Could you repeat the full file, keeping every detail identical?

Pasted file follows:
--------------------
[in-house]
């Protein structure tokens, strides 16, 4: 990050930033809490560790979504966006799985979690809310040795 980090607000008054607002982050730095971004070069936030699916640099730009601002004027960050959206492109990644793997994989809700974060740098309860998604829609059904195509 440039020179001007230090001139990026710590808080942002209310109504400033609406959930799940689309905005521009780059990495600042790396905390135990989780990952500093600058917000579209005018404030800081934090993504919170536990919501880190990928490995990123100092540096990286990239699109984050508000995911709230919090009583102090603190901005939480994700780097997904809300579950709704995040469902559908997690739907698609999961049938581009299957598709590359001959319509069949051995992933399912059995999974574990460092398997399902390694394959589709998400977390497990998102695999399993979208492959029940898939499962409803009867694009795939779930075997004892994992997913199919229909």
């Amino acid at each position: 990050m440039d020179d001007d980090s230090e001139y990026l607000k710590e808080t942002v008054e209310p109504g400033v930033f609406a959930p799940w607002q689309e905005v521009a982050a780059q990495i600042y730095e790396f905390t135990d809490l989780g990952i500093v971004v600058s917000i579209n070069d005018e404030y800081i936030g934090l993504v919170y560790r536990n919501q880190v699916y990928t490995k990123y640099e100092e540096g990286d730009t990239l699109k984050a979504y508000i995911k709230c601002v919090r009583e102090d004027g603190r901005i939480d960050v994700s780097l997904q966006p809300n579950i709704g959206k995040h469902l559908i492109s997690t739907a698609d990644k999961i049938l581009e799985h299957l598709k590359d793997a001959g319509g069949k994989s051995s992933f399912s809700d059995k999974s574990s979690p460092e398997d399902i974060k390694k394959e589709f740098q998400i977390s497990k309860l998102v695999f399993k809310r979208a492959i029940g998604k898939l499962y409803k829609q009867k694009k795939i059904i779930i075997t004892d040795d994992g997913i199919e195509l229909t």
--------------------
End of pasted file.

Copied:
[in-house]
């Protein structure tokens, strides 16, 4: 990050930033809490560790979504966006799985979690809310040795 980090607000008054607002982050730095971004070069936030699916640099730009601002004027960050959206492109990644793997994989809700974060740098309860998604829609059904195509 440039020179001007230090001139990026710590808080942002209310109504400033609406959930799940689309905005521009780059990495600042790396905390135990989780990952500093600058917000579209005018404030800081934090993504919170536990919501880190990928490995990123100092540096990286990239699109984050508000995911709230919090009583102090603190901005939480994700780097997904809300579950709704995040469902559908997690739907698609999961049938581009299957598709590359001959319509069949051995992933399912059995999974574990460092398997399902390694394959589709998400977390497990998102695999399993979208492959029940898939499962409803009867694009795939779930075997004892994992997913199919229909």
């Amino acid at each position: 990050m440039d020179d001007d980090s230090e001139y990026l607000k710590e808080t942002v008054e209310p109504g400033v930033f609406a959930p799940w607002q689309e905005v521009a982050a780059q990495i600042y730095e790396f905390t135990d809490l989780g990952i500093v971004v600058s917000i579209n070069d005018e404030y800081i936030g934090l993504v919170y560790r536990n919501q880190v699916y990928t490995k990123y640099e100092e540096g990286d730009t990239l699109k984050a979504y508000i995911k709230c601002v919090r009583e102090d004027g603190r901005i939480d960050v994700s780097l997904q966006p809300n579950i709704g959206k995040h469902l559908i492109s997690t739907a698609d990644k999961i049938l581009e799985h299957l598709k590359d793997a001959g319509g069949k994989s051995s992933f399912s809700d059995k999974s574990s979690p460092e398997d399902i974060k390694k394959e589709f740098q998400i977390s497990k309860l998102v695999f399993k809310r979208a492959i029940g998604k898939l499962y409803k829609q009867k694009k795939i059904i779930i075997t004892d040795d994992g997913i199919e195509l229909t």